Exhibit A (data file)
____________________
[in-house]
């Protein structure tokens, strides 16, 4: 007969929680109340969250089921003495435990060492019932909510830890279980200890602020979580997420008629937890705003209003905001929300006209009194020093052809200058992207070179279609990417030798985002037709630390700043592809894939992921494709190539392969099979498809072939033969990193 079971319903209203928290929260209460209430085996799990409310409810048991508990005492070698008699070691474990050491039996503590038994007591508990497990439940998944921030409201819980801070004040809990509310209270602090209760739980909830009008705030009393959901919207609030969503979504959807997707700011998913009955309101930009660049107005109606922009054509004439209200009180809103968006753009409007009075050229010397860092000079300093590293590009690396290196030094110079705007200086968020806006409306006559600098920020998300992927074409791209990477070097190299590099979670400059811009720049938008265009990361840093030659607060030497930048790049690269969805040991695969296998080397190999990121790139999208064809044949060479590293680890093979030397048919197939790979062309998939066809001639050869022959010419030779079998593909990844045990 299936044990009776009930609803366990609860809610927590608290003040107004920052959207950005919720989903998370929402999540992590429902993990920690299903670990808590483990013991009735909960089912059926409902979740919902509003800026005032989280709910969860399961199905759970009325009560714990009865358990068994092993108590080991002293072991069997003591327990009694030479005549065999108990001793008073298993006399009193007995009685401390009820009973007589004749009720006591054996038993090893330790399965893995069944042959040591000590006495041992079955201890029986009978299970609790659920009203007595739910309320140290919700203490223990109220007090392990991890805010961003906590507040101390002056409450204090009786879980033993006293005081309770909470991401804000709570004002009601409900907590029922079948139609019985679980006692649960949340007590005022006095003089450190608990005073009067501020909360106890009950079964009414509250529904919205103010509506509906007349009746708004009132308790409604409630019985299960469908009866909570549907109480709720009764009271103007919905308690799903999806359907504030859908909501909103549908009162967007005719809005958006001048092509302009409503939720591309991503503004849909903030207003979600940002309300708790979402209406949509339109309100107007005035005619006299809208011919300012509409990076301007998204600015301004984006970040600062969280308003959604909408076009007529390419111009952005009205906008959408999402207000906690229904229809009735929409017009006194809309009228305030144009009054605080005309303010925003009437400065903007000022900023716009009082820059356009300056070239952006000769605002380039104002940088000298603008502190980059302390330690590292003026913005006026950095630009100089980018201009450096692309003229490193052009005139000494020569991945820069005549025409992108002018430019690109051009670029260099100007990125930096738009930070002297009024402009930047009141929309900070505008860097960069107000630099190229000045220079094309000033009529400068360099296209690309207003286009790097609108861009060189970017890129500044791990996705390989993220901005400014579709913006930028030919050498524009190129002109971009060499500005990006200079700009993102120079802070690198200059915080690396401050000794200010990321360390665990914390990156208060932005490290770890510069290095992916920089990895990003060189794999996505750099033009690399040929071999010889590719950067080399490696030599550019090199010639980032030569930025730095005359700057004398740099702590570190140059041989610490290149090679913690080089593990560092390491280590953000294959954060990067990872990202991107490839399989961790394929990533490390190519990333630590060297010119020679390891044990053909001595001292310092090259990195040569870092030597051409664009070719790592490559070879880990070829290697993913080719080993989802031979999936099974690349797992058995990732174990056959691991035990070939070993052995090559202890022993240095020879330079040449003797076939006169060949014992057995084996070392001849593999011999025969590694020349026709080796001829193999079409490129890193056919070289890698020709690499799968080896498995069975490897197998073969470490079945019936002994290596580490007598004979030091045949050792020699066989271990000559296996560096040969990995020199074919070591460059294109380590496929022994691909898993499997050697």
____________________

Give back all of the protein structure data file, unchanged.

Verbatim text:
[in-house]
């Protein structure tokens, strides 16, 4: 007969929680109340969250089921003495435990060492019932909510830890279980200890602020979580997420008629937890705003209003905001929300006209009194020093052809200058992207070179279609990417030798985002037709630390700043592809894939992921494709190539392969099979498809072939033969990193 079971319903209203928290929260209460209430085996799990409310409810048991508990005492070698008699070691474990050491039996503590038994007591508990497990439940998944921030409201819980801070004040809990509310209270602090209760739980909830009008705030009393959901919207609030969503979504959807997707700011998913009955309101930009660049107005109606922009054509004439209200009180809103968006753009409007009075050229010397860092000079300093590293590009690396290196030094110079705007200086968020806006409306006559600098920020998300992927074409791209990477070097190299590099979670400059811009720049938008265009990361840093030659607060030497930048790049690269969805040991695969296998080397190999990121790139999208064809044949060479590293680890093979030397048919197939790979062309998939066809001639050869022959010419030779079998593909990844045990 299936044990009776009930609803366990609860809610927590608290003040107004920052959207950005919720989903998370929402999540992590429902993990920690299903670990808590483990013991009735909960089912059926409902979740919902509003800026005032989280709910969860399961199905759970009325009560714990009865358990068994092993108590080991002293072991069997003591327990009694030479005549065999108990001793008073298993006399009193007995009685401390009820009973007589004749009720006591054996038993090893330790399965893995069944042959040591000590006495041992079955201890029986009978299970609790659920009203007595739910309320140290919700203490223990109220007090392990991890805010961003906590507040101390002056409450204090009786879980033993006293005081309770909470991401804000709570004002009601409900907590029922079948139609019985679980006692649960949340007590005022006095003089450190608990005073009067501020909360106890009950079964009414509250529904919205103010509506509906007349009746708004009132308790409604409630019985299960469908009866909570549907109480709720009764009271103007919905308690799903999806359907504030859908909501909103549908009162967007005719809005958006001048092509302009409503939720591309991503503004849909903030207003979600940002309300708790979402209406949509339109309100107007005035005619006299809208011919300012509409990076301007998204600015301004984006970040600062969280308003959604909408076009007529390419111009952005009205906008959408999402207000906690229904229809009735929409017009006194809309009228305030144009009054605080005309303010925003009437400065903007000022900023716009009082820059356009300056070239952006000769605002380039104002940088000298603008502190980059302390330690590292003026913005006026950095630009100089980018201009450096692309003229490193052009005139000494020569991945820069005549025409992108002018430019690109051009670029260099100007990125930096738009930070002297009024402009930047009141929309900070505008860097960069107000630099190229000045220079094309000033009529400068360099296209690309207003286009790097609108861009060189970017890129500044791990996705390989993220901005400014579709913006930028030919050498524009190129002109971009060499500005990006200079700009993102120079802070690198200059915080690396401050000794200010990321360390665990914390990156208060932005490290770890510069290095992916920089990895990003060189794999996505750099033009690399040929071999010889590719950067080399490696030599550019090199010639980032030569930025730095005359700057004398740099702590570190140059041989610490290149090679913690080089593990560092390491280590953000294959954060990067990872990202991107490839399989961790394929990533490390190519990333630590060297010119020679390891044990053909001595001292310092090259990195040569870092030597051409664009070719790592490559070879880990070829290697993913080719080993989802031979999936099974690349797992058995990732174990056959691991035990070939070993052995090559202890022993240095020879330079040449003797076939006169060949014992057995084996070392001849593999011999025969590694020349026709080796001829193999079409490129890193056919070289890698020709690499799968080896498995069975490897197998073969470490079945019936002994290596580490007598004979030091045949050792020699066989271990000559296996560096040969990995020199074919070591460059294109380590496929022994691909898993499997050697």